A miniature Cocker Spaniel is a scaled down miniature version of the pedigree Cocker Spaniel, bred as small as possible and weighing significantly less than the official standard. These tiny breeds are also referred to as teacup dogs or micro dogs, emphasizing their extremely petite sizes. And the miniature Cocker Spaniel is an easy dog to fall in love with. They are small, fluffy, friendly and full of fun. It’s easy to see why a micro Cocker has a great appeal. But these small dogs often have big problems.
The Appeal of Miniature Dogs
The Miniature Cocker Spaniel is not an official breed, so is not recognized or endorsed by the AKC or any other major dog associations. But they have a special appeal all of their own.
It is human nature to want to nurture a puppy. An adult miniature dog breed retains baby-like features, and is why people have a natural tendency to love and protect them.
It’s easy to think of some more advantages to permanently tiny dogs too. They do not require much room, are easy to take anywhere, don’t cost much in food, and have minimal exercise requirements.
But before before committing to a mini Cocker Spaniel it is essential to look at the full-sized version, so you have a better understanding of its physical appearance and behavioral traits.
There are two types – the English Cocker Spaniel and the American Cocker Spaniel.
The Standard Cocker Spaniel
The Cocker Spaniel was bred to flush woodcock from dense bush and is how it earned its name. This breed is popular now as a companion dog, favored worldwide.
During the late 1800s, the Cocker Spaniel arrived in the USA. By the 1930s there were two separate breeds – the English and American Cocker Spaniels. Although they look similar, they are both different in size, appearance, and personality.
English vs American Cocker Spaniels
The English Cocker Spaniel is the larger of the two breeds standing at 15 to 17 inches high, weighing between 26 to 34 pounds. The American Cocker Spaniel stands at 12 to 13 inches high and weighs between 24 to 28 pounds.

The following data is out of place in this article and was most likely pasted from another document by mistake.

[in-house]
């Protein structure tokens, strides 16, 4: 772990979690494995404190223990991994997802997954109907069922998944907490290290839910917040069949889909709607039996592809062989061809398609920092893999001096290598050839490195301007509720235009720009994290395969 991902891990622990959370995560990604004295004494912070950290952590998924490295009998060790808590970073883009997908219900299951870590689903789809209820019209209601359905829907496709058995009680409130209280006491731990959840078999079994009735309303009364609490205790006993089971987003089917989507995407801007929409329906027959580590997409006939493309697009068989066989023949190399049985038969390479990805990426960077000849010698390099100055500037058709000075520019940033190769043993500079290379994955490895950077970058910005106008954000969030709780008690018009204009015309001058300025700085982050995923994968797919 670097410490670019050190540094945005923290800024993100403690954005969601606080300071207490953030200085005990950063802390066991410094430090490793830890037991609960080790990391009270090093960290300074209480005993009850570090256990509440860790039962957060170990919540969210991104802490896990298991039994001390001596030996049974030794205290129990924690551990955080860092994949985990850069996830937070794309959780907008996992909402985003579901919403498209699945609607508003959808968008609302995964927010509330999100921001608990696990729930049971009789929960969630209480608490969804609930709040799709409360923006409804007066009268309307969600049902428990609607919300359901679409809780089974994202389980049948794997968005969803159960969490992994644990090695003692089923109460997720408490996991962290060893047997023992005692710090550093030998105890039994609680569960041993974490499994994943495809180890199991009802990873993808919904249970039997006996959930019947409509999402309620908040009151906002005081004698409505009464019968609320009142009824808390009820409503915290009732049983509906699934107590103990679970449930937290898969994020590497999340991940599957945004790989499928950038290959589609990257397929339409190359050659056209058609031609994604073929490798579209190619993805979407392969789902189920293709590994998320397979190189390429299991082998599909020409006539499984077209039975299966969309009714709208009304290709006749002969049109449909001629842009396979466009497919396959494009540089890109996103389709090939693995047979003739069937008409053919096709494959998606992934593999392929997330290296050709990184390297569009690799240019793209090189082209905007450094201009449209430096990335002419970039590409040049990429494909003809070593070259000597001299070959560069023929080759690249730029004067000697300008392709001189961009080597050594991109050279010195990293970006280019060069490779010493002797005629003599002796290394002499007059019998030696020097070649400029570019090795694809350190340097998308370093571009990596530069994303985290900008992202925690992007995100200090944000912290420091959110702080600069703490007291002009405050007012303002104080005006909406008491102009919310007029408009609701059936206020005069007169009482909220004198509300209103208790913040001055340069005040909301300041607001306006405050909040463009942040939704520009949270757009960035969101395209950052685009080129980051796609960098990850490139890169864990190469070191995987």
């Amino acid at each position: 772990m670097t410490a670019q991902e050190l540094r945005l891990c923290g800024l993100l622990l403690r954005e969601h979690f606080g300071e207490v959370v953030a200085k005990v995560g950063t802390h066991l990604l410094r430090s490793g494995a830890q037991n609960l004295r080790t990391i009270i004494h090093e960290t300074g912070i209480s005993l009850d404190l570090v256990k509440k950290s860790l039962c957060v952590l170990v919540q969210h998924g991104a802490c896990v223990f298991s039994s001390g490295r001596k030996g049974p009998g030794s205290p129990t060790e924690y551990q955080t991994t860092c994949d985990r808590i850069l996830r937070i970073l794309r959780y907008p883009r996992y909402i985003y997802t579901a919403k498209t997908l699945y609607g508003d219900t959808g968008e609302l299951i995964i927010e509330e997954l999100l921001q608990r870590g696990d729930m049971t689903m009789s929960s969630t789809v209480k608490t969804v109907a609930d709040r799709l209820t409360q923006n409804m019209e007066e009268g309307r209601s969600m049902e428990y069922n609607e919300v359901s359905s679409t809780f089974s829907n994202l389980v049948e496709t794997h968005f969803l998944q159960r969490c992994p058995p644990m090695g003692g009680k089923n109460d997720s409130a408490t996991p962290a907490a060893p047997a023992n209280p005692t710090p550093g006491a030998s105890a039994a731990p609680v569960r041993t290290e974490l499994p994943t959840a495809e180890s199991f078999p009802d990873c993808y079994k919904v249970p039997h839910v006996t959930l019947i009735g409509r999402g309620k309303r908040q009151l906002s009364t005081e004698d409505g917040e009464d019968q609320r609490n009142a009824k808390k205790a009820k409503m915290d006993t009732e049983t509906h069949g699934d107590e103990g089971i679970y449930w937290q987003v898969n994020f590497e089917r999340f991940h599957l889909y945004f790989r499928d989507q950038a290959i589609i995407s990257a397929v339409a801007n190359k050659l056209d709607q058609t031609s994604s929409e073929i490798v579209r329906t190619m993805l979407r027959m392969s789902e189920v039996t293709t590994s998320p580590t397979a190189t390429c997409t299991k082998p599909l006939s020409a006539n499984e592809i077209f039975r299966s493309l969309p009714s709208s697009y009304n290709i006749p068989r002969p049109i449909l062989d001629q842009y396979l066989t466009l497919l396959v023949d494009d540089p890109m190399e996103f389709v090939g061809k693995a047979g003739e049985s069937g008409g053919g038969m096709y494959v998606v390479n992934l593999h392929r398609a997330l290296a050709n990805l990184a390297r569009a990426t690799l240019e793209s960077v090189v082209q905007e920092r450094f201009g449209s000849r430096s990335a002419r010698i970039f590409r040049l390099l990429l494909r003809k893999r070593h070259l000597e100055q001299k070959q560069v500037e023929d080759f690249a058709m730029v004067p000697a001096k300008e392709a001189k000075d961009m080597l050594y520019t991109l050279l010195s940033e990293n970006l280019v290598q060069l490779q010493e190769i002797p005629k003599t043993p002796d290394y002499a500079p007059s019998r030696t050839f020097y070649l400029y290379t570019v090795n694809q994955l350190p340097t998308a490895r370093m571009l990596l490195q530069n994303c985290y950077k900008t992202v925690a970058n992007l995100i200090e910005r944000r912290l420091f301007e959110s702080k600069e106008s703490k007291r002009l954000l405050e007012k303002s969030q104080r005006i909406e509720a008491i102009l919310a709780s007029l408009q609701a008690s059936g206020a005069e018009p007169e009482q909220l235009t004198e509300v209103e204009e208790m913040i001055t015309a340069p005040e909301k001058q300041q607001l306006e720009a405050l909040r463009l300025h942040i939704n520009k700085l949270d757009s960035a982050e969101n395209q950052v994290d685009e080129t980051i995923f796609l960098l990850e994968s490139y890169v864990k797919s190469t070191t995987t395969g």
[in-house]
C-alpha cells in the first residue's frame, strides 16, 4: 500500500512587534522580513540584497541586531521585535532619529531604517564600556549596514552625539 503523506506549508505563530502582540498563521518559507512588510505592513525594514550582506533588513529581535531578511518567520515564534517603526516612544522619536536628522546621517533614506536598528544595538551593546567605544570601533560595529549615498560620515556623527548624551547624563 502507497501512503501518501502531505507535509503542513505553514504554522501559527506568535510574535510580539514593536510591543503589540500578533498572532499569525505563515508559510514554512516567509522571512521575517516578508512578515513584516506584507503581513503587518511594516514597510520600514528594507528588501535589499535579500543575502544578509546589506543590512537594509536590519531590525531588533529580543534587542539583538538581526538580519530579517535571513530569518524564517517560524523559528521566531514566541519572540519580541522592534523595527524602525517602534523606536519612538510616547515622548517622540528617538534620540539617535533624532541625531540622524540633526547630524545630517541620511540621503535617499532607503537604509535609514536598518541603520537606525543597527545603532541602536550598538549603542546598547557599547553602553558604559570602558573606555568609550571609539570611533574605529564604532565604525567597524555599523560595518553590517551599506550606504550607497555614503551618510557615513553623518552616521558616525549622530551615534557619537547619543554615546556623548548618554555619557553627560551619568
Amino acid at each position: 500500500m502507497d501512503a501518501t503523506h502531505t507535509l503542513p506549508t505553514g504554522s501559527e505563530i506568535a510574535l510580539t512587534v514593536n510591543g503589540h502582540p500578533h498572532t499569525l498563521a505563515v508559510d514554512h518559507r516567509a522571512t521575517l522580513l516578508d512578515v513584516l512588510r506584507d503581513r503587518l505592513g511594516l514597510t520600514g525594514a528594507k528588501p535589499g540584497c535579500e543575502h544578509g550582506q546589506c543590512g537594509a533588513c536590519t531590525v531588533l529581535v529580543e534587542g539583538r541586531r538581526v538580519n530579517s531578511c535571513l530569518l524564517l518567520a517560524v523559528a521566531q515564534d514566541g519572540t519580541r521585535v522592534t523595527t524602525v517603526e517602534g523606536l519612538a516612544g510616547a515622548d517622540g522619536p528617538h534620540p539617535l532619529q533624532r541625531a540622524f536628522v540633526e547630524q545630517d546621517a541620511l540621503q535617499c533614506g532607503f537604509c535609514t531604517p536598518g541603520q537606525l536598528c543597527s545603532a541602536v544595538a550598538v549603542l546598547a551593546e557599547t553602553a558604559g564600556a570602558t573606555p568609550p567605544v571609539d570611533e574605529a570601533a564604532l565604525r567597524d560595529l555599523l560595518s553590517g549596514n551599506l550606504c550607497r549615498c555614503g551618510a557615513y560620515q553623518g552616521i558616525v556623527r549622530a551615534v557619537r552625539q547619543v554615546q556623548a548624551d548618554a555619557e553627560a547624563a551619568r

A miniature English Cocker Spaniel and a mini American Cocker Spaniel will both be smaller and weigh less than the two standard breeds.
The English Cocker has a medium length coat that is either flat or slightly wavy whereas the American Cocker’s is longer and more lustrous. Both come in all colors including particolored. The skull of the American is dome-shaped but the English is flatter with both having long, floppy ears.
Both types are shedders, although the American sheds more, and require regular grooming to remove loose hair, being clipped every 6 to 8 weeks. They require their teeth brushed regularly and their ears cleaned once a week, with their nails trimmed every month.
The English Cocker is still regarded as a sporting breed and loves to chase game. It is more active than the American. The Amercian Cocker Spaniel has lost its hunting instincts but requires vigorous exercise. Long walks and a run in an enclosed area are perfect.
The English Cocker and American Cocker have similar temperaments as affectionate and sweet-natured who love to please. However, both dogs dislike being left alone for extended periods, which can cause destructive behavior.
Lifespan and Health Issues
Both the English and American Cocker Spaniel live on average between 10 and 15 years. They have similar health issues that include
- ear infections
- eye and skin problems
- luxating patella
- dilated cardiomyopathy
- and certain types of cancer.
Breeding A Miniature Cocker Spaniel
There are different ways to create a miniature dog, with each method having potential drawbacks.
Therefore, care must be taken when looking for miniature Cocker Spaniel breeders.